During the first two decades of the twentieth century a prosperous, suburbanizing America was building golf clubs all up and down the east coast. Garden City was no exception, and one of the most distinguished of these new clubs was born there out of sheer necessity.
The original, Central Section of the village had its Garden City Casino; and when the growing community expanded westward into Garden City Estates, a new clubhouse rose on North Avenue. All residents of the Estates section were automatically members, but the club, although a social center of the community, had no golf course, and members had to use the increasingly crowded public Salisbury Links nearby. In 1916 Salisbury became a private club—Cherry Valley—and many longtime players there were excluded.
George Tarbell, head of Garden City Estates (and also the builder of the very handsome Westchester County Club) moved quickly; before that same year of 1916 was out, he had organized the Garden City Country Club. The new club leased the estate of a prosperous local resident, and approached Walter Travis to design a championship 18-hole golf course.
At the time he accepted the commission Travis was one of the most famous golfers in America, and he had been designing courses since 1899. The course opened on June 1, 1917, and played at 6,408 yards. It soon became an acknowledged classic, and although trees were planted on the relatively bare terrain during the early 1930s (club records show they cost eight dollars each), it is a tribute to Travis’s vision that the modern course still closely resembles the original one—especially after a careful and thorough rejuvenation by the architect Brian Silva.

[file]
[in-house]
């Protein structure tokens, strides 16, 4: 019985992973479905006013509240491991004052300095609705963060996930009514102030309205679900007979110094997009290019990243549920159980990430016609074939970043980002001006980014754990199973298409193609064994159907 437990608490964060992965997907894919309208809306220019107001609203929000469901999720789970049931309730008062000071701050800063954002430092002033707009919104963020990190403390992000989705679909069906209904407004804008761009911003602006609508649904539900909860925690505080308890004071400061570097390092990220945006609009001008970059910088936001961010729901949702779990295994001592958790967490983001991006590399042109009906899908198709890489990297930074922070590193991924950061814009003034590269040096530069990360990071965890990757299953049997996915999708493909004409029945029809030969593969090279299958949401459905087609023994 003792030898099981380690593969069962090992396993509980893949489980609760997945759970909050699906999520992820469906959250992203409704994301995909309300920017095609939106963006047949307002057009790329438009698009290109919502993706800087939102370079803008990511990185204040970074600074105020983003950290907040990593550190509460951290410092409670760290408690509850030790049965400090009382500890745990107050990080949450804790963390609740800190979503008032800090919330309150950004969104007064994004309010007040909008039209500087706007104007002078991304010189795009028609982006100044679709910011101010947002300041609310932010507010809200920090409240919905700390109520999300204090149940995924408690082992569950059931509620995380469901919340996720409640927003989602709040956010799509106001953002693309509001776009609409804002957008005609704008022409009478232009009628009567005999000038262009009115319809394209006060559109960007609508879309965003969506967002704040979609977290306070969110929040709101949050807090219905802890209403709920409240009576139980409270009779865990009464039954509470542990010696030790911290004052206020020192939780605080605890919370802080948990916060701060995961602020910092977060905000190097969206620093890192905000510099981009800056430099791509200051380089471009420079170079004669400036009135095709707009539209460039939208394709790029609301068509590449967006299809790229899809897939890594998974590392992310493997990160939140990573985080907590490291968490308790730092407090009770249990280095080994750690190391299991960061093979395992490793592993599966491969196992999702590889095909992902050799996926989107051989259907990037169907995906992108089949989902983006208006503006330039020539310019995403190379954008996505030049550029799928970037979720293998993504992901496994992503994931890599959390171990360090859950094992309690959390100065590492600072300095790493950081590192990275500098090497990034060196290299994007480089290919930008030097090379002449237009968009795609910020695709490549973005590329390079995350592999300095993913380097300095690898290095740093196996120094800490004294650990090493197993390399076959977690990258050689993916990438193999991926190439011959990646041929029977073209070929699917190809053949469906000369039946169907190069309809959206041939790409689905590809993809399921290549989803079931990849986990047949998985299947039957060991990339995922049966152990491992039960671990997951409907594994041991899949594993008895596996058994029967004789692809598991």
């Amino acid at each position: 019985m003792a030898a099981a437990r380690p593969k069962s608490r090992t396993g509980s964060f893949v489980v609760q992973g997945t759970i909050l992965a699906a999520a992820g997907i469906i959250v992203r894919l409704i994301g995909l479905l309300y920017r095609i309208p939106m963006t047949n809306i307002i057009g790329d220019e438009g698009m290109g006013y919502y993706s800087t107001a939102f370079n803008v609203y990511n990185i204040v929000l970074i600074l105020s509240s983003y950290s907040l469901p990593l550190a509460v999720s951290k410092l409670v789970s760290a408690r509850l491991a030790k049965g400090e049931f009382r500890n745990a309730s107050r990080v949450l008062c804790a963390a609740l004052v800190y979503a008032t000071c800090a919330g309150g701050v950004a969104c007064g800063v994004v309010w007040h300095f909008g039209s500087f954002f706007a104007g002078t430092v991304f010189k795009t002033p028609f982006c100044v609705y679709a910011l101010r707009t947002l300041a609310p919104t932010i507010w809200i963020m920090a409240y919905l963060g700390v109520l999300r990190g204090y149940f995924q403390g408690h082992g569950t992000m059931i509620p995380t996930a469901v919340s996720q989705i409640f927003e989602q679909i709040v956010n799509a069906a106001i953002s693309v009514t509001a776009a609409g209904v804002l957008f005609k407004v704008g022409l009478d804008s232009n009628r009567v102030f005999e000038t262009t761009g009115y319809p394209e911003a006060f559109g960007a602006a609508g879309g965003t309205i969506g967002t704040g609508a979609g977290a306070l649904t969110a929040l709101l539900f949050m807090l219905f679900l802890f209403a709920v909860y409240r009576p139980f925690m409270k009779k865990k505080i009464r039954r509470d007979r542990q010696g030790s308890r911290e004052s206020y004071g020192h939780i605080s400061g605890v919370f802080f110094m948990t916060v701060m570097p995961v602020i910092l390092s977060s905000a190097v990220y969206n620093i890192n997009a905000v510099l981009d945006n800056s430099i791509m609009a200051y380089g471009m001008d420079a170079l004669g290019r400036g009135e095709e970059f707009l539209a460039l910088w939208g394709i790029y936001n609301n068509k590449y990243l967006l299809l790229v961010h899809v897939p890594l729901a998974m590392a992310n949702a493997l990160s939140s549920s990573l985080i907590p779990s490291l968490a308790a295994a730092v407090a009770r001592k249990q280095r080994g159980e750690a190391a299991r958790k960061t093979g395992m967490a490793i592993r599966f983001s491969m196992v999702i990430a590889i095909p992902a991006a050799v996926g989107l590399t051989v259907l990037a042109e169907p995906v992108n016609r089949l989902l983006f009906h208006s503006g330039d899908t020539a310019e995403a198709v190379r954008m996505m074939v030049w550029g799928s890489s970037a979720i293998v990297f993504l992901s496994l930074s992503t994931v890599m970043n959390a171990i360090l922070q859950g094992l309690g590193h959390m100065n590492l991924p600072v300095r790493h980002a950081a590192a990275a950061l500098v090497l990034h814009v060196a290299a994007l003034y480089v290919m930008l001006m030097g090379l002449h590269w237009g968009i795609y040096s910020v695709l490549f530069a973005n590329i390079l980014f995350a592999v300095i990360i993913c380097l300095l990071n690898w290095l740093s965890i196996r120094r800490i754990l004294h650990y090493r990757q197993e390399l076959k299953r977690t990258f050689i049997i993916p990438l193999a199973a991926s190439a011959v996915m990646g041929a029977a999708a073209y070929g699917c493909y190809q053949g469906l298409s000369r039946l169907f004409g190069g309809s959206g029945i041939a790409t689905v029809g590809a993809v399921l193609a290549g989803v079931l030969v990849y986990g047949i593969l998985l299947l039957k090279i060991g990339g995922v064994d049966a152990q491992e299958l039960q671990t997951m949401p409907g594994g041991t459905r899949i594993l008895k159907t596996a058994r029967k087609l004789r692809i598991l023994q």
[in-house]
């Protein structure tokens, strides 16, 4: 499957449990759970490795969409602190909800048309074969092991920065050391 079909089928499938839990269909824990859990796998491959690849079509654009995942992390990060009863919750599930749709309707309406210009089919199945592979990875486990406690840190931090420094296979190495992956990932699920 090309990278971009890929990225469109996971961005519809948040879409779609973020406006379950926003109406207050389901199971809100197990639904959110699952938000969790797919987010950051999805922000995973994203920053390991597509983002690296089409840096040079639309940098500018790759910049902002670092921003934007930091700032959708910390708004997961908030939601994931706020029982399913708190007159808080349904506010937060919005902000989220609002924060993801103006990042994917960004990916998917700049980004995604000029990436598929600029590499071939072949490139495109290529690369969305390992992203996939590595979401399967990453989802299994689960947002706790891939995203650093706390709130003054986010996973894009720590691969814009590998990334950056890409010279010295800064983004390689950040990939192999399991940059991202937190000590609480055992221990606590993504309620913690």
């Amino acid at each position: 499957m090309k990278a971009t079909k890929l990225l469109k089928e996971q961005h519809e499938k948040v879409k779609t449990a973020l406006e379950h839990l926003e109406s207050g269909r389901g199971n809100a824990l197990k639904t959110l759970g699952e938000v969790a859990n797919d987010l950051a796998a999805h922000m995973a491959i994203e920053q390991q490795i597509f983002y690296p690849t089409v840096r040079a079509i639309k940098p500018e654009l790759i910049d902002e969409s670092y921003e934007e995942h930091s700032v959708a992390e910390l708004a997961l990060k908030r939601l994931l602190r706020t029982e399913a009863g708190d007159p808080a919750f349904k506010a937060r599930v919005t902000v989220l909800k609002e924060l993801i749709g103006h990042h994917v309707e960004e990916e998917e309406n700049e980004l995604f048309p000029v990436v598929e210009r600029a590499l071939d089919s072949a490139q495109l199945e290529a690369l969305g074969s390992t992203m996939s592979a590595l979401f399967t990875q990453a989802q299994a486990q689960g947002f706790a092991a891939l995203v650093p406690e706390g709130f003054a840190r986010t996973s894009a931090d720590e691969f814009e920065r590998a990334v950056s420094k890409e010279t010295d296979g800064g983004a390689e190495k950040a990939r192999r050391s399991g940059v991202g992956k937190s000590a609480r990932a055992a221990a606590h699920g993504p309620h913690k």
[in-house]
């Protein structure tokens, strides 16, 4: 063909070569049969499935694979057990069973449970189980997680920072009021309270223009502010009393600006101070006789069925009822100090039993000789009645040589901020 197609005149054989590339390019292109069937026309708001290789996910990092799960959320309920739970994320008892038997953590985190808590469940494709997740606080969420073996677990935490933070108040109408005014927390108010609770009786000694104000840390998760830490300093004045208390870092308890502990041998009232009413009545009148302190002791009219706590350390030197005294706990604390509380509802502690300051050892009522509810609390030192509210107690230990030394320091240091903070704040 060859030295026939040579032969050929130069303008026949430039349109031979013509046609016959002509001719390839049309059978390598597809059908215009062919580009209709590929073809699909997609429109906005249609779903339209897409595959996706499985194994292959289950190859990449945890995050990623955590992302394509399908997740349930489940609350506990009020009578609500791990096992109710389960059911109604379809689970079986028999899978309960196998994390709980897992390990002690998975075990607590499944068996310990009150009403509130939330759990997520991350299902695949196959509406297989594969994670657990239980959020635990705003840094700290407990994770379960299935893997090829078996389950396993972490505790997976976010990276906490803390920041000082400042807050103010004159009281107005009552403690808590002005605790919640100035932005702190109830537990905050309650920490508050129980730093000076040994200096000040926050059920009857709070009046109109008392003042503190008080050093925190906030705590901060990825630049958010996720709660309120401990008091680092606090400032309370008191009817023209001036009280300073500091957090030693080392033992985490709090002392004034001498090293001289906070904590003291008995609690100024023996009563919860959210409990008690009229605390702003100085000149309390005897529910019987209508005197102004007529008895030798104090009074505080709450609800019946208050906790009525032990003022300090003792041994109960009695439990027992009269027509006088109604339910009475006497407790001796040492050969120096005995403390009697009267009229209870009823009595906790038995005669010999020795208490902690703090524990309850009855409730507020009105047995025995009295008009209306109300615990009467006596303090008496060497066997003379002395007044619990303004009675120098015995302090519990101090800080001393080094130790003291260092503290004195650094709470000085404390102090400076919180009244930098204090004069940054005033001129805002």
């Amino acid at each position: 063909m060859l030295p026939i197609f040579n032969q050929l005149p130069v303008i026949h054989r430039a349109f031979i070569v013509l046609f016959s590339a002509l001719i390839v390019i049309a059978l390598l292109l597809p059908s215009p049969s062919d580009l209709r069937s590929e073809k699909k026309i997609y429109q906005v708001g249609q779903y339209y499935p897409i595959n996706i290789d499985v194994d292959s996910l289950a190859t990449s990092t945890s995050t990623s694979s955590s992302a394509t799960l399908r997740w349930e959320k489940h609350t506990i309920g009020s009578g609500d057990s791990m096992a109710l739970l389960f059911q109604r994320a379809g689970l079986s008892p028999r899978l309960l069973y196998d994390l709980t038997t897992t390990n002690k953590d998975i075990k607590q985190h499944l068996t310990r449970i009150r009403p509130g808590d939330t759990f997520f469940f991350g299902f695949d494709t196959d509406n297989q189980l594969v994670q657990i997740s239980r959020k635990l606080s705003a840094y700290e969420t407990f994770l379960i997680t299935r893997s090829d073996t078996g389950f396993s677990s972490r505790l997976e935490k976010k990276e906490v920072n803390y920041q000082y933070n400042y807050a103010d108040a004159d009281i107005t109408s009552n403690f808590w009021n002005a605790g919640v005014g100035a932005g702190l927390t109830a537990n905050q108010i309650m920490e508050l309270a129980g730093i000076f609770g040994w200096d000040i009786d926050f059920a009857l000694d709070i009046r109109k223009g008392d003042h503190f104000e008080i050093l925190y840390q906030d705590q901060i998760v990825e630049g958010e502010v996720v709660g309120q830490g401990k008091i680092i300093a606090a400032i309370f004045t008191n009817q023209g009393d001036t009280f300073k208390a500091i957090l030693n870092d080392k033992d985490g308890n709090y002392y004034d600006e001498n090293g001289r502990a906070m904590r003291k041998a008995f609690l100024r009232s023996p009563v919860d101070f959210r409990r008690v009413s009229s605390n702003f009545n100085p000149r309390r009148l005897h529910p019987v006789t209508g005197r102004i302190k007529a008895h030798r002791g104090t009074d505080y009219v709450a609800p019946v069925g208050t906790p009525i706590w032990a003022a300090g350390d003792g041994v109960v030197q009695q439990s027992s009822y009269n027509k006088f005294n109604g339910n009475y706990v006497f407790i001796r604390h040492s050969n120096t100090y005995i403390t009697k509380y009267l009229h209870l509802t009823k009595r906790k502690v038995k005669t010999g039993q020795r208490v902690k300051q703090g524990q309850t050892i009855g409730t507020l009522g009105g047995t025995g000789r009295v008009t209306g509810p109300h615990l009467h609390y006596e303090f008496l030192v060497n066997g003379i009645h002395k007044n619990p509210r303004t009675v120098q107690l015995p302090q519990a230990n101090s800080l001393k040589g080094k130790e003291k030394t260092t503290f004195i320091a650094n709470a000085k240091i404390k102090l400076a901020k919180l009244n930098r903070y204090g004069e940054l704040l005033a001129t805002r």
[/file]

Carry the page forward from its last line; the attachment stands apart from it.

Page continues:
As it did everywhere, the Great Depression hit the Garden City Country Club hard and, with it and Cherry Valley both hovering near bankruptcy, there was serious talk of a merger. It never happened, because neither club’s membership was willing to move to the other’s premises. The crisis was resolved in 1938 when a former club president, Maurice A. Gilmartin, bought the entire property for $175,000 and set in motion a complete financial reorganization that saved the institution.
Today the club is just emerging from an ambitious restoration that has left its historic architectural core intact while improving or replacing many later additions that did not live up to the founders’ original ambitions. And so the Garden City Country Club moves, with the unique blend of vigor and serenity that has distinguished it from the beginning, toward its second century.